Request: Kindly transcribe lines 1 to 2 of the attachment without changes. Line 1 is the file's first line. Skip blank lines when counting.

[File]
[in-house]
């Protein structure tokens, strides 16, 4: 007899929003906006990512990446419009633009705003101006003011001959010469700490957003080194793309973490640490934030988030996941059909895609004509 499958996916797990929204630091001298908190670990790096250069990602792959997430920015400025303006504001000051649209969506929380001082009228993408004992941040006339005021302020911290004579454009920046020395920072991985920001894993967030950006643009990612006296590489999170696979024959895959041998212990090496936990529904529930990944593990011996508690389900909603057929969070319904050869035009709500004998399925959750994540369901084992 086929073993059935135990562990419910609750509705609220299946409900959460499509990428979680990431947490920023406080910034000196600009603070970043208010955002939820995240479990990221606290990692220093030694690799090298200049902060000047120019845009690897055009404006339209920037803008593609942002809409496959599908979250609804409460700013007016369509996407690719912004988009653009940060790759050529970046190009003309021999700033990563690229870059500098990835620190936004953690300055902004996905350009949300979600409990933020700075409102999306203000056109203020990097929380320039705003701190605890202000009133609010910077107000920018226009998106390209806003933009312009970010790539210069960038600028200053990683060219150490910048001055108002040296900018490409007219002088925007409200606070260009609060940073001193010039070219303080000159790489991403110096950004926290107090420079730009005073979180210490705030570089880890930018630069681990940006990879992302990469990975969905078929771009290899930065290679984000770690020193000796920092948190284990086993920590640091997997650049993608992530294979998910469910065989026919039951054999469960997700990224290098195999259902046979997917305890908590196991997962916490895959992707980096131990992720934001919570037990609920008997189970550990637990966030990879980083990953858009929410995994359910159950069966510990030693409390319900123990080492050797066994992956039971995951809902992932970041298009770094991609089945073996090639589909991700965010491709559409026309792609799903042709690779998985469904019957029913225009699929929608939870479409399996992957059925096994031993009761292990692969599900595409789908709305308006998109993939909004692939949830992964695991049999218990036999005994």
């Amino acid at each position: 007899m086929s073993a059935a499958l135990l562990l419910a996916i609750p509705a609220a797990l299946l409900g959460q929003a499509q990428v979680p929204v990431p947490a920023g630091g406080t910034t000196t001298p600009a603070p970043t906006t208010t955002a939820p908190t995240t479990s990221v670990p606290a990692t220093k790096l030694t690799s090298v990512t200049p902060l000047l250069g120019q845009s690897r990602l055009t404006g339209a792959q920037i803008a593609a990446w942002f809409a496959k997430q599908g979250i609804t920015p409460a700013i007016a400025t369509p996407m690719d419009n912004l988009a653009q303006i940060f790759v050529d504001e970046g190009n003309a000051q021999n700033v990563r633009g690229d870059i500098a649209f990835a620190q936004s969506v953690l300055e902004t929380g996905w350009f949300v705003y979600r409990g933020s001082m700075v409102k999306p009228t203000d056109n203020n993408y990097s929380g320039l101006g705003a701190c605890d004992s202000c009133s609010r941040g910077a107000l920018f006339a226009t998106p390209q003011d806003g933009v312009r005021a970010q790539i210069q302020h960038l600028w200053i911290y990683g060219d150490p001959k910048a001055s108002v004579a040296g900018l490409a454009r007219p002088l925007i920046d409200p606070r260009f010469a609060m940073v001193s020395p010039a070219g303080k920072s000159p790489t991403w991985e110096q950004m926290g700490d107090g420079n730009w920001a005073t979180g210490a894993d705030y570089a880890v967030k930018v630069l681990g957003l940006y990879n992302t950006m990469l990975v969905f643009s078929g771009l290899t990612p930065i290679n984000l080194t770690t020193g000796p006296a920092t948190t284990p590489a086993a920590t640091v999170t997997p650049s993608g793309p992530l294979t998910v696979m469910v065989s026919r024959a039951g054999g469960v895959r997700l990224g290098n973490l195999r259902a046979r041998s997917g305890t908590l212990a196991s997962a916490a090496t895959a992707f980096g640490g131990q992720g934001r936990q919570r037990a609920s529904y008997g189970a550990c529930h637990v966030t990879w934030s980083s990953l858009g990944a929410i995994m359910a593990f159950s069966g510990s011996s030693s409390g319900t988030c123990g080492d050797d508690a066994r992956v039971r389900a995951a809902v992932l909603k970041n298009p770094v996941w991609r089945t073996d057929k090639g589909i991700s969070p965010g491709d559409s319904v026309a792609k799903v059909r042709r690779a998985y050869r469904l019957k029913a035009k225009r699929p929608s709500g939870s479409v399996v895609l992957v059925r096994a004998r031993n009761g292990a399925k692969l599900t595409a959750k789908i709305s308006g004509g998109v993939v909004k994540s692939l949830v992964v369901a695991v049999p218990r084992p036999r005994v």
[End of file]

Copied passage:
[in-house]
């Protein structure tokens, strides 16, 4: 007899929003906006990512990446419009633009705003101006003011001959010469700490957003080194793309973490640490934030988030996941059909895609004509 499958996916797990929204630091001298908190670990790096250069990602792959997430920015400025303006504001000051649209969506929380001082009228993408004992941040006339005021302020911290004579454009920046020395920072991985920001894993967030950006643009990612006296590489999170696979024959895959041998212990090496936990529904529930990944593990011996508690389900909603057929969070319904050869035009709500004998399925959750994540369901084992 086929073993059935135990562990419910609750509705609220299946409900959460499509990428979680990431947490920023406080910034000196600009603070970043208010955002939820995240479990990221606290990692220093030694690799090298200049902060000047120019845009690897055009404006339209920037803008593609942002809409496959599908979250609804409460700013007016369509996407690719912004988009653009940060790759050529970046190009003309021999700033990563690229870059500098990835620190936004953690300055902004996905350009949300979600409990933020700075409102999306203000056109203020990097929380320039705003701190605890202000009133609010910077107000920018226009998106390209806003933009312009970010790539210069960038600028200053990683060219150490910048001055108002040296900018490409007219002088925007409200606070260009609060940073001193010039070219303080000159790489991403110096950004926290107090420079730009005073979180210490705030570089880890930018630069681990940006990879992302990469990975969905078929771009290899930065290679984000770690020193000796920092948190284990086993920590640091997997650049993608992530294979998910469910065989026919039951054999469960997700990224290098195999259902046979997917305890908590196991997962916490895959992707980096131990992720934001919570037990609920008997189970550990637990966030990879980083990953858009929410995994359910159950069966510990030693409390319900123990080492050797066994992956039971995951809902992932970041298009770094991609089945073996090639589909991700965010491709559409026309792609799903042709690779998985469904019957029913225009699929929608939870479409399996992957059925096994031993009761292990692969599900595409789908709305308006998109993939909004692939949830992964695991049999218990036999005994």